Doing your future self a solid

One surprising and surreal experience that has been discussed in the course of my podcast listening is that of Googling something to solve a problem and discovering your own blog in the search results:

I encourage people to start blogs if they’re able to and have the time and inclination. In my career, when I first started, I was 35 years old. I couldn’t just jump into [working as a developer] and make a very entry level salary because I had bills to pay. So I used my space on the internet. It’s still joelhooks.com. It’s basically my developer journal. I’d solve a problem…get a problem, be confused, do the research, ask somebody, and then take that information and basically write a journal entry to myself about what the problem was and how I solved it. And that’s the situation where you end up Googling and in the future you land on your own solution, which is like an amazing feeling. It’s like, Wow, look my past self doing my future self a solid. That’s amazing.1“Transcript of Escaping the Software Trough of Despair With Laurie Barth | Egghead.Io Developer Chats,” August 14, 2019. https://egghead.simplecast.com/episodes/escaping-the-software-trough-of-despair-with-laurie-barth/transcript.

—Joel Hooks

There have been other places where the importance of writing things down for future reference has come up, as in Peter Drucker’s admonition to conduct feedback analysis:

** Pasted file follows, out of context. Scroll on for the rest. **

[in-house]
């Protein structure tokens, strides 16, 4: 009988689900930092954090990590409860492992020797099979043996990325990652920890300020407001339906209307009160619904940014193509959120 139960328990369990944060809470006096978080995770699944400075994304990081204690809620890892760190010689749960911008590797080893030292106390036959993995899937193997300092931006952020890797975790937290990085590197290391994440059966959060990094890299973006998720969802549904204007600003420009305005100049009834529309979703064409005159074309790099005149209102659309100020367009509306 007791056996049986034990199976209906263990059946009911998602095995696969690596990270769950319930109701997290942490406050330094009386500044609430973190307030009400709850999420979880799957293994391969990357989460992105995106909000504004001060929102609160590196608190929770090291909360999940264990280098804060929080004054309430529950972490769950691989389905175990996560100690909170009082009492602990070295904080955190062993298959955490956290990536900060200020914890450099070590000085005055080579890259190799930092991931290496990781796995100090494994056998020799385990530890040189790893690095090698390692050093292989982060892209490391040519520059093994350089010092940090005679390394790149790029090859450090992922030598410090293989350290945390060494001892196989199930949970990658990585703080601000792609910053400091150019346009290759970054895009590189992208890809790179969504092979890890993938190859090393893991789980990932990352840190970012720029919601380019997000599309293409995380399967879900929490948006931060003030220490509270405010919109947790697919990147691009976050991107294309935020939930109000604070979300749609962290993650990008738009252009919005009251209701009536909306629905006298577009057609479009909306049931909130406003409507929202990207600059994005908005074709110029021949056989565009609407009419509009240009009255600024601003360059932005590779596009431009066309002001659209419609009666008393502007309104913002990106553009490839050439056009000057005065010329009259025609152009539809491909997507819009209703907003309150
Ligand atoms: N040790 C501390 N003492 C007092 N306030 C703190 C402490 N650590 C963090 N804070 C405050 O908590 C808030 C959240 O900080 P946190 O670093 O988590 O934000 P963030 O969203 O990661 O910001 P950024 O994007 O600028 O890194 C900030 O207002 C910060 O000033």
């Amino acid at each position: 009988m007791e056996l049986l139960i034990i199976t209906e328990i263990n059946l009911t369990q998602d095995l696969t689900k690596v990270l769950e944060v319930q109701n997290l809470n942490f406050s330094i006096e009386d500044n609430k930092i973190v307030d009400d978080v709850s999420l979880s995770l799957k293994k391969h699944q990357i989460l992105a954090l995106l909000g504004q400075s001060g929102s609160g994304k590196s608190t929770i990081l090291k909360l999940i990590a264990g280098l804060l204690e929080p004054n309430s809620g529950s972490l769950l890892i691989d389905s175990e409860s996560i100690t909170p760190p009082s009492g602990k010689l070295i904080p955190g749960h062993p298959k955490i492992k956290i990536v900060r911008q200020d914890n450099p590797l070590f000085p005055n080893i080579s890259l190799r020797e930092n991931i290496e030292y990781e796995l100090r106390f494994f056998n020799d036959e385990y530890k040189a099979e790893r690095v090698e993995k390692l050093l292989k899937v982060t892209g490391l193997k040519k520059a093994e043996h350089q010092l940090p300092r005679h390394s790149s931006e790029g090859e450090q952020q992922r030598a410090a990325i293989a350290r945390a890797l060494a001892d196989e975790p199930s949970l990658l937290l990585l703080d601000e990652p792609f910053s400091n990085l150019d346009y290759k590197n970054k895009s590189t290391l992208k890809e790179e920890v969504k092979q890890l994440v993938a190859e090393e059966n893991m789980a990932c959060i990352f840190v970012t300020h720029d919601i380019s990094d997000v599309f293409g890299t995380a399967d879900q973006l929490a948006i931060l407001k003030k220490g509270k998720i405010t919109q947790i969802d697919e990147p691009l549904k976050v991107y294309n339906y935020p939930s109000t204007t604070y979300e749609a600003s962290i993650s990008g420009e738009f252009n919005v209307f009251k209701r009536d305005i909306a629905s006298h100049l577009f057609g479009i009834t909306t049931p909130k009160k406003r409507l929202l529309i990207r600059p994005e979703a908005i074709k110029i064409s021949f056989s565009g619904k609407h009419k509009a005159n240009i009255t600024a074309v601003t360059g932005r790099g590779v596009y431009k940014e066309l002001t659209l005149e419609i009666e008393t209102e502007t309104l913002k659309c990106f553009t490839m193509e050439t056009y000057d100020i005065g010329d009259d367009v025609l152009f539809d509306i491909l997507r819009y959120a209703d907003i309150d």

The only way to discover your strengths is through feedback analysis. Whenever you make a key decision or take a key action, write down what you expect will happen. Nine or 12 months later, compare the actual results with your expectations. I have been practicing this method for 15 to 20 years now, and every time I do it, I am surprised. The feedback analysis showed me, for instance—and to my great surprise—that I have an intuitive understanding of technical people, whether they are engineers or accountants or market researchers. It also showed me that I don’t really resonate with generalists.2Drucker, Peter F. “Managing Oneself.” Harvard Business Review, January 2005.

Memory is fallible. We forget what we said, what we did, and why we did it.3One book that poignantly describes this phenomenon in chilling detail is Night of the Gun by David Carr. In the book, Carr describes his journey from crack addict to Pulitzer-prize winning journalist at The New York Times. He talks about the idea of continuity bias, which basically means that if we can’t remember how past events connect to present circumstances, our brains have the tendency to make up connections that are plausible, but not accurate. Details slip and the past takes on a nice Gaussian blur. I can barely remember what I ate for lunch three days ago, much less what I was thinking six months ago or what I experienced four years back. If I don’t write things down, my days have a way of running together.